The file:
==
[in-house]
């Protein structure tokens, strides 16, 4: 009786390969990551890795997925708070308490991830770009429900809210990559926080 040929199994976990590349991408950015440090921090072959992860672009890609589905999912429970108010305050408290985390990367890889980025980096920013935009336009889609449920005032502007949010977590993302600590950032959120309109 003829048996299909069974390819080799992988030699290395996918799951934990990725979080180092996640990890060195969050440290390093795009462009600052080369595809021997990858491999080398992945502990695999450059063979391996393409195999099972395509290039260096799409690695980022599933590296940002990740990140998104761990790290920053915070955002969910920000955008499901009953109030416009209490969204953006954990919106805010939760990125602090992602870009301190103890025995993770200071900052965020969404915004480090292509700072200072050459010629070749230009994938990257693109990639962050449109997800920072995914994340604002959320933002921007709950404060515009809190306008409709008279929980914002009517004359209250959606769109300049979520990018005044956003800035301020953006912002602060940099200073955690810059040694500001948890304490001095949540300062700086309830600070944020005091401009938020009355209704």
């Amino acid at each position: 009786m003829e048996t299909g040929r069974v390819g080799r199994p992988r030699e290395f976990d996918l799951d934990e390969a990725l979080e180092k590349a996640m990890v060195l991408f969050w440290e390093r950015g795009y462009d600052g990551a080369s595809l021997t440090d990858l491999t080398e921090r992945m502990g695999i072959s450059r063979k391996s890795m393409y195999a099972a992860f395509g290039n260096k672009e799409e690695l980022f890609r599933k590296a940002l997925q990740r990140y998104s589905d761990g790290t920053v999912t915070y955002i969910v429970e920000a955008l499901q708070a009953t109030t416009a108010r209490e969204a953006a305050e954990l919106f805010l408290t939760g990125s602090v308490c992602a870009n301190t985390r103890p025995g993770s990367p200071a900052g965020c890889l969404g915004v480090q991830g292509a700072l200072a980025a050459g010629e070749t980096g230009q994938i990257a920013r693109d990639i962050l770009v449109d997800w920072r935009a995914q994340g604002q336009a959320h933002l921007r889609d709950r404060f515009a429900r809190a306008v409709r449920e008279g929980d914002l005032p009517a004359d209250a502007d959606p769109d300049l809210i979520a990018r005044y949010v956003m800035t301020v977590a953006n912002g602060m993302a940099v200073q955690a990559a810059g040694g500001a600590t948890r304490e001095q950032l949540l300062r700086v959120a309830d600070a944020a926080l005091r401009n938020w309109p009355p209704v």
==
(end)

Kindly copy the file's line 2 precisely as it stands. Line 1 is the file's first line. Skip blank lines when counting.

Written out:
């Protein structure tokens, strides 16, 4: 009786390969990551890795997925708070308490991830770009429900809210990559926080 040929199994976990590349991408950015440090921090072959992860672009890609589905999912429970108010305050408290985390990367890889980025980096920013935009336009889609449920005032502007949010977590993302600590950032959120309109 003829048996299909069974390819080799992988030699290395996918799951934990990725979080180092996640990890060195969050440290390093795009462009600052080369595809021997990858491999080398992945502990695999450059063979391996393409195999099972395509290039260096799409690695980022599933590296940002990740990140998104761990790290920053915070955002969910920000955008499901009953109030416009209490969204953006954990919106805010939760990125602090992602870009301190103890025995993770200071900052965020969404915004480090292509700072200072050459010629070749230009994938990257693109990639962050449109997800920072995914994340604002959320933002921007709950404060515009809190306008409709008279929980914002009517004359209250959606769109300049979520990018005044956003800035301020953006912002602060940099200073955690810059040694500001948890304490001095949540300062700086309830600070944020005091401009938020009355209704």